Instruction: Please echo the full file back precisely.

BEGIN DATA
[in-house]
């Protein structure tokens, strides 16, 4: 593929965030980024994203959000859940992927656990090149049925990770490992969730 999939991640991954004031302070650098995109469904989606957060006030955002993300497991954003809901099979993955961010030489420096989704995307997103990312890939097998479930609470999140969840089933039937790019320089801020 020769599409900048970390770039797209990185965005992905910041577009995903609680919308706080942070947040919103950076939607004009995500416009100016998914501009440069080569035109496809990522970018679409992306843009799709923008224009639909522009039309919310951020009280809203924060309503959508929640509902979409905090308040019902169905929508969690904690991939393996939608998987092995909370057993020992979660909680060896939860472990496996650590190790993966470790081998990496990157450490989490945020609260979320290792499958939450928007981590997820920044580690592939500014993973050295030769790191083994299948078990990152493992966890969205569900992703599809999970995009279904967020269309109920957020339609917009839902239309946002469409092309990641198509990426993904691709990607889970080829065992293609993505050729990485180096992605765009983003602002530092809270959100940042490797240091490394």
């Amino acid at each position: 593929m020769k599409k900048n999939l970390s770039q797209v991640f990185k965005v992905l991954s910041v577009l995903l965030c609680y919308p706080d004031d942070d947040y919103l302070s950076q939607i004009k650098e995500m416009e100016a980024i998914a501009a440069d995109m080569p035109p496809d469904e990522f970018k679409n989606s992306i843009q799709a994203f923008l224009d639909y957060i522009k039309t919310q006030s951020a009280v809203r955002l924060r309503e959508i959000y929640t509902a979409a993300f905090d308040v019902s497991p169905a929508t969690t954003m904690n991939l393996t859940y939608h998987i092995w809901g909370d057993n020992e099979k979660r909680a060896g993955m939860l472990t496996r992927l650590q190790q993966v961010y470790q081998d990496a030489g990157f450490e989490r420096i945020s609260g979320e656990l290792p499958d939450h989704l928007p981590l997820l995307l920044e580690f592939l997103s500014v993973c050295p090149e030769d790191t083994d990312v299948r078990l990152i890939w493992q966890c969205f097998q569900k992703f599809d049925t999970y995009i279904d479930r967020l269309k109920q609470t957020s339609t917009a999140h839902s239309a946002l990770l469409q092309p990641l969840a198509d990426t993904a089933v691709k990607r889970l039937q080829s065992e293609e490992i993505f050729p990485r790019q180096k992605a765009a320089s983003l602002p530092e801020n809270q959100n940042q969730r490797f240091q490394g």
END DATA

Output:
[in-house]
């Protein structure tokens, strides 16, 4: 593929965030980024994203959000859940992927656990090149049925990770490992969730 999939991640991954004031302070650098995109469904989606957060006030955002993300497991954003809901099979993955961010030489420096989704995307997103990312890939097998479930609470999140969840089933039937790019320089801020 020769599409900048970390770039797209990185965005992905910041577009995903609680919308706080942070947040919103950076939607004009995500416009100016998914501009440069080569035109496809990522970018679409992306843009799709923008224009639909522009039309919310951020009280809203924060309503959508929640509902979409905090308040019902169905929508969690904690991939393996939608998987092995909370057993020992979660909680060896939860472990496996650590190790993966470790081998990496990157450490989490945020609260979320290792499958939450928007981590997820920044580690592939500014993973050295030769790191083994299948078990990152493992966890969205569900992703599809999970995009279904967020269309109920957020339609917009839902239309946002469409092309990641198509990426993904691709990607889970080829065992293609993505050729990485180096992605765009983003602002530092809270959100940042490797240091490394």
């Amino acid at each position: 593929m020769k599409k900048n999939l970390s770039q797209v991640f990185k965005v992905l991954s910041v577009l995903l965030c609680y919308p706080d004031d942070d947040y919103l302070s950076q939607i004009k650098e995500m416009e100016a980024i998914a501009a440069d995109m080569p035109p496809d469904e990522f970018k679409n989606s992306i843009q799709a994203f923008l224009d639909y957060i522009k039309t919310q006030s951020a009280v809203r955002l924060r309503e959508i959000y929640t509902a979409a993300f905090d308040v019902s497991p169905a929508t969690t954003m904690n991939l393996t859940y939608h998987i092995w809901g909370d057993n020992e099979k979660r909680a060896g993955m939860l472990t496996r992927l650590q190790q993966v961010y470790q081998d990496a030489g990157f450490e989490r420096i945020s609260g979320e656990l290792p499958d939450h989704l928007p981590l997820l995307l920044e580690f592939l997103s500014v993973c050295p090149e030769d790191t083994d990312v299948r078990l990152i890939w493992q966890c969205f097998q569900k992703f599809d049925t999970y995009i279904d479930r967020l269309k109920q609470t957020s339609t917009a999140h839902s239309a946002l990770l469409q092309p990641l969840a198509d990426t993904a089933v691709k990607r889970l039937q080829s065992e293609e490992i993505f050729p990485r790019q180096k992605a765009a320089s983003l602002p530092e801020n809270q959100n940042q969730r490797f240091q490394g």